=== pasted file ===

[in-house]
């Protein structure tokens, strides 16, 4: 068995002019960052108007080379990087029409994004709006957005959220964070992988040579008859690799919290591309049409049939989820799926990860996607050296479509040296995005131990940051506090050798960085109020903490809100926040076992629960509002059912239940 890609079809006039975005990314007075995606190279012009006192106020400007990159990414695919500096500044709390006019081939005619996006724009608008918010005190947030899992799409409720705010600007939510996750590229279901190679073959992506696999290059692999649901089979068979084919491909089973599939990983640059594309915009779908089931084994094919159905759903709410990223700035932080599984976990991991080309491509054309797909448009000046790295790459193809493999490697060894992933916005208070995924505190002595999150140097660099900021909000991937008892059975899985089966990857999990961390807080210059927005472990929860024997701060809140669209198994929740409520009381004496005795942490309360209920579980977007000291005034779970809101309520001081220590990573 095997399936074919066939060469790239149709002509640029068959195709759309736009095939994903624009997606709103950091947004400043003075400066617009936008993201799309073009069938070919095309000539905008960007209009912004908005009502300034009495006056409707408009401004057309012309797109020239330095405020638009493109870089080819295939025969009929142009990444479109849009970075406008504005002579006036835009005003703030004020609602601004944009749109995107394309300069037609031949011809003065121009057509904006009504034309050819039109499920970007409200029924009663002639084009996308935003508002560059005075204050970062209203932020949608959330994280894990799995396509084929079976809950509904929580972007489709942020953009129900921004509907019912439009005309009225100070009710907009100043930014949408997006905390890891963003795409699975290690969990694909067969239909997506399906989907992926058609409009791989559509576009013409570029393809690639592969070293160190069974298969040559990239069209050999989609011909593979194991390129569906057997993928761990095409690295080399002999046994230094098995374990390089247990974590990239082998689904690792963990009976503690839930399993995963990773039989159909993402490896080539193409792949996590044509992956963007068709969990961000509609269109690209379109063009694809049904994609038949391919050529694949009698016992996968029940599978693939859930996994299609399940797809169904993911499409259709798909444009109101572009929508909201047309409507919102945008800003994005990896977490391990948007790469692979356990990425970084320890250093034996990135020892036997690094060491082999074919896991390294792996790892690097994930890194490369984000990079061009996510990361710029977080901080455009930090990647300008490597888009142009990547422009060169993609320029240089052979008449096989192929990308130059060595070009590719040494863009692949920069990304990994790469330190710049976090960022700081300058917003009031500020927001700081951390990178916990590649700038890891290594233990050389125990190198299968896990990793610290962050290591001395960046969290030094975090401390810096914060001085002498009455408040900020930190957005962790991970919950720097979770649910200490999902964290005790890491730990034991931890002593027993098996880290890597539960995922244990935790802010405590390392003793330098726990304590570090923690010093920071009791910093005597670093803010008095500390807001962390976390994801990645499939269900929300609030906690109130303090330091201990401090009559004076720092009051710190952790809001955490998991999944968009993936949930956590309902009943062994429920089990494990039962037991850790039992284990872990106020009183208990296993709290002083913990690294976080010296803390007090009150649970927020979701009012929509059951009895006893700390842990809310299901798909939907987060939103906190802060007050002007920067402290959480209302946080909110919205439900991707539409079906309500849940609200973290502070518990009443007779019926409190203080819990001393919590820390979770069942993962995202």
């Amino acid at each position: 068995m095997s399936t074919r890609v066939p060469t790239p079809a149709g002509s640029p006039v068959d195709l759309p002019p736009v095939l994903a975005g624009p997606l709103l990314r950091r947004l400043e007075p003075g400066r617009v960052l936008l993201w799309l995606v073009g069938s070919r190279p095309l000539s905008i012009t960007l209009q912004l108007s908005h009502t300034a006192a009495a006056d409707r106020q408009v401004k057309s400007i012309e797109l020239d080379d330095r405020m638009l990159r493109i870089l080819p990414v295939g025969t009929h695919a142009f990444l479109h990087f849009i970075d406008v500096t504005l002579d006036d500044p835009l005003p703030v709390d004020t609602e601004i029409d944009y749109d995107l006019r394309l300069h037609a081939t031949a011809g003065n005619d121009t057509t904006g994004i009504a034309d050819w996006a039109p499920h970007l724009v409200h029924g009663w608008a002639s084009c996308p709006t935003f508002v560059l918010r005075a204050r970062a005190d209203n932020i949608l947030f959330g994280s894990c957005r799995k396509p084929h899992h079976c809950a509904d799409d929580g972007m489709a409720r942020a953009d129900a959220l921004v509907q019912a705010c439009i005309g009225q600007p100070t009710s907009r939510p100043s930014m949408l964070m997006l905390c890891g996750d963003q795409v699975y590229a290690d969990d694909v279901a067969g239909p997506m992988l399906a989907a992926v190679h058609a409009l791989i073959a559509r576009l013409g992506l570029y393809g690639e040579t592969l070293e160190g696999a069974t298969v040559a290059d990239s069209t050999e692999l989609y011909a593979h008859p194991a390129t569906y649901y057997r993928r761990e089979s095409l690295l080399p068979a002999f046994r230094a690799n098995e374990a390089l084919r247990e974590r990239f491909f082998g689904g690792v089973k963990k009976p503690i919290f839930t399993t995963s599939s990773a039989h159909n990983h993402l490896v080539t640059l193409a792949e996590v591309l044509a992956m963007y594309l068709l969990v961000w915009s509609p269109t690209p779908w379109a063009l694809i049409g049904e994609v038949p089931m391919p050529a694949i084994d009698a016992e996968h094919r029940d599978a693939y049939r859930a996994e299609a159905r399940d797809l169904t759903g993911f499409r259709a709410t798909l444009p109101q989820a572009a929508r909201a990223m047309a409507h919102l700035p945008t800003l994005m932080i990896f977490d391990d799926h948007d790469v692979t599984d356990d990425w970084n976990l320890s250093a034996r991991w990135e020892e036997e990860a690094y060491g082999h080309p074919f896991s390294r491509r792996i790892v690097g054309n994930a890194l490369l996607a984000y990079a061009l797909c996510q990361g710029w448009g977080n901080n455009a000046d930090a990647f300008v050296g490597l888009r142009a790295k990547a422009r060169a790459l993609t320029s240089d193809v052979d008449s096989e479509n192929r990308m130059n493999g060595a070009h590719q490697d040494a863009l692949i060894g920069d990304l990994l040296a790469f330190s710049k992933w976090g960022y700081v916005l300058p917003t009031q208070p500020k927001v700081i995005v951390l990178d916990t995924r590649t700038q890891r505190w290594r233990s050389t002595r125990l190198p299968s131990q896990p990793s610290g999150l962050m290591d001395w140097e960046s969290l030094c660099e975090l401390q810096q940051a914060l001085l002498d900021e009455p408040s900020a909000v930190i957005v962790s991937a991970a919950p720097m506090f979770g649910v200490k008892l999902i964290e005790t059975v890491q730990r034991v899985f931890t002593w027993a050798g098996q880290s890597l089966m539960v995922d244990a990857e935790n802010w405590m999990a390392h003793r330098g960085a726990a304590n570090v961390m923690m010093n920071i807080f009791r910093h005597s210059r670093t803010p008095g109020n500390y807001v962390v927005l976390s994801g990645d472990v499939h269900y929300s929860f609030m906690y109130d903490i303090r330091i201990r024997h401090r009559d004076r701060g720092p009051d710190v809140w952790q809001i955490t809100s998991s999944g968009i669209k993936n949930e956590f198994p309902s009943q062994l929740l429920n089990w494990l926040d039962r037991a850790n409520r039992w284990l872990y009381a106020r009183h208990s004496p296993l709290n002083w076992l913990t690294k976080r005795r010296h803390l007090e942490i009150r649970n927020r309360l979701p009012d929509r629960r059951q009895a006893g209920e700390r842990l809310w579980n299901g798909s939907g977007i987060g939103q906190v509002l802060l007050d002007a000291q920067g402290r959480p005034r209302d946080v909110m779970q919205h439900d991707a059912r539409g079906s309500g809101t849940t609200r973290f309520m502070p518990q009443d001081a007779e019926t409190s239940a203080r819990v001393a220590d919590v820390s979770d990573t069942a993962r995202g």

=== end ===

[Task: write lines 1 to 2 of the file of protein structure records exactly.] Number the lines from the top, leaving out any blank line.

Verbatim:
[in-house]
């Protein structure tokens, strides 16, 4: 068995002019960052108007080379990087029409994004709006957005959220964070992988040579008859690799919290591309049409049939989820799926990860996607050296479509040296995005131990940051506090050798960085109020903490809100926040076992629960509002059912239940 890609079809006039975005990314007075995606190279012009006192106020400007990159990414695919500096500044709390006019081939005619996006724009608008918010005190947030899992799409409720705010600007939510996750590229279901190679073959992506696999290059692999649901089979068979084919491909089973599939990983640059594309915009779908089931084994094919159905759903709410990223700035932080599984976990991991080309491509054309797909448009000046790295790459193809493999490697060894992933916005208070995924505190002595999150140097660099900021909000991937008892059975899985089966990857999990961390807080210059927005472990929860024997701060809140669209198994929740409520009381004496005795942490309360209920579980977007000291005034779970809101309520001081220590990573 095997399936074919066939060469790239149709002509640029068959195709759309736009095939994903624009997606709103950091947004400043003075400066617009936008993201799309073009069938070919095309000539905008960007209009912004908005009502300034009495006056409707408009401004057309012309797109020239330095405020638009493109870089080819295939025969009929142009990444479109849009970075406008504005002579006036835009005003703030004020609602601004944009749109995107394309300069037609031949011809003065121009057509904006009504034309050819039109499920970007409200029924009663002639084009996308935003508002560059005075204050970062209203932020949608959330994280894990799995396509084929079976809950509904929580972007489709942020953009129900921004509907019912439009005309009225100070009710907009100043930014949408997006905390890891963003795409699975290690969990694909067969239909997506399906989907992926058609409009791989559509576009013409570029393809690639592969070293160190069974298969040559990239069209050999989609011909593979194991390129569906057997993928761990095409690295080399002999046994230094098995374990390089247990974590990239082998689904690792963990009976503690839930399993995963990773039989159909993402490896080539193409792949996590044509992956963007068709969990961000509609269109690209379109063009694809049904994609038949391919050529694949009698016992996968029940599978693939859930996994299609399940797809169904993911499409259709798909444009109101572009929508909201047309409507919102945008800003994005990896977490391990948007790469692979356990990425970084320890250093034996990135020892036997690094060491082999074919896991390294792996790892690097994930890194490369984000990079061009996510990361710029977080901080455009930090990647300008490597888009142009990547422009060169993609320029240089052979008449096989192929990308130059060595070009590719040494863009692949920069990304990994790469330190710049976090960022700081300058917003009031500020927001700081951390990178916990590649700038890891290594233990050389125990190198299968896990990793610290962050290591001395960046969290030094975090401390810096914060001085002498009455408040900020930190957005962790991970919950720097979770649910200490999902964290005790890491730990034991931890002593027993098996880290890597539960995922244990935790802010405590390392003793330098726990304590570090923690010093920071009791910093005597670093803010008095500390807001962390976390994801990645499939269900929300609030906690109130303090330091201990401090009559004076720092009051710190952790809001955490998991999944968009993936949930956590309902009943062994429920089990494990039962037991850790039992284990872990106020009183208990296993709290002083913990690294976080010296803390007090009150649970927020979701009012929509059951009895006893700390842990809310299901798909939907987060939103906190802060007050002007920067402290959480209302946080909110919205439900991707539409079906309500849940609200973290502070518990009443007779019926409190203080819990001393919590820390979770069942993962995202």